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[thim-buh l] /ˈθɪm bəl/
a small cap, usually of metal, worn over the fingertip to protect it when pushing a needle through cloth in sewing.
Mechanics. any of various similar devices or attachments.
Nautical. a metal ring with a concave groove on the outside, used to line the outside of a ring of rope forming an eye.
a sleeve of sheet metal passing through the wall of a chimney, for holding the end of a stovepipe or the like.
a thimble-shaped printing element with raised characters on the exterior: used in a type of electronic typewriter or computer printer (thimble printer)
Origin of thimble
before 1000; Middle English thym(b)yl, Old English thȳmel; akin to Old Norse thumall thumb of a glove. See thumb, -le
Related forms
thimblelike, adjective Unabridged
Based on the Random House Dictionary, © Random House, Inc. 2015.
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Examples from the web for thimble
  • Make three small openings in remaining halves, using a thimble, and put pieces together.
  • Forget about choosing between the top hat and the thimble.
  • There were little sweet cakes, capped with tea served in three thimble-size, delicate cups.
  • It also had two jacuzzis--and a hot water heater the size of a thimble.
  • He was forced to take the thimble, which the doctors felt had brought on his depression and led to years of intense psychotherapy.
  • The latest hardware package is the size of a thimble.
  • The edges of the thimble should be free of sharp edges, distortion, or cracks.
  • The contractor may reuse the thimble from the removed hook end if it is in serviceable condition.
  • Mosquitoes need standing or calm water to complete their life cycle and can breed in as small as a thimble of water.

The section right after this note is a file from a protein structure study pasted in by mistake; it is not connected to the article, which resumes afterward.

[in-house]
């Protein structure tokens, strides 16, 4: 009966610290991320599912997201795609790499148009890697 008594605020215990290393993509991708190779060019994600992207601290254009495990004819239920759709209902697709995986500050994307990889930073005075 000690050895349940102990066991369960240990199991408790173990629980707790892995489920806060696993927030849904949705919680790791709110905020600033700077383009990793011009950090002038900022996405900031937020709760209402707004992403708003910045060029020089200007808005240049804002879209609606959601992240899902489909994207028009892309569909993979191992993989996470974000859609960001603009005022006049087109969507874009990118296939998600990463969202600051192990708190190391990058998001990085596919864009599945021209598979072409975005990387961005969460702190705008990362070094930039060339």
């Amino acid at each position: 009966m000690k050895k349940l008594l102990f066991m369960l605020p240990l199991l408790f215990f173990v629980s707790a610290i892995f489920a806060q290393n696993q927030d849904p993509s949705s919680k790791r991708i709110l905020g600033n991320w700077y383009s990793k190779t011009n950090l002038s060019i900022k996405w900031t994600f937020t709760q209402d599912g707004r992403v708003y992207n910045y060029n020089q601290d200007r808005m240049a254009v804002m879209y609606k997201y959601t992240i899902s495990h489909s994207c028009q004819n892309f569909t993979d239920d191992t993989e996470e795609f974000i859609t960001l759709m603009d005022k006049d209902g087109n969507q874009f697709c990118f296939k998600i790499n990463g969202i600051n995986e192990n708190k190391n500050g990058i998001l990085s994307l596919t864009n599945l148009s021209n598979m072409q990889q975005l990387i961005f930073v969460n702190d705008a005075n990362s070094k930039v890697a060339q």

British Dictionary definitions for thimble


a cap of metal, plastic, etc, used to protect the end of the finger when sewing
any small metal cap resembling this
(nautical) a loop of metal having a groove at its outer edge for a rope or cable, for lining the inside of an eye
short for thimbleful
Word Origin
Old English thӯmel thumbstall, from thūmathumb
Collins English Dictionary - Complete & Unabridged 2012 Digital Edition
© William Collins Sons & Co. Ltd. 1979, 1986 © HarperCollins
Publishers 1998, 2000, 2003, 2005, 2006, 2007, 2009, 2012
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Word Origin and History for thimble

Old English þymel "sheath or covering for the thumb," from thuma (see thumb) + -el, suffix used in forming names of instruments (cf. handle). Excrescent -b- began mid-15c. (cf. humble, nimble). Originally of leather, metal ones came into use 17c. Thimblerig, con game played with three thimbles and a pea or button, is attested from 1825 by this name, though references to thimble cheats, probably the same swindle, date back to 1716.

Online Etymology Dictionary, © 2010 Douglas Harper
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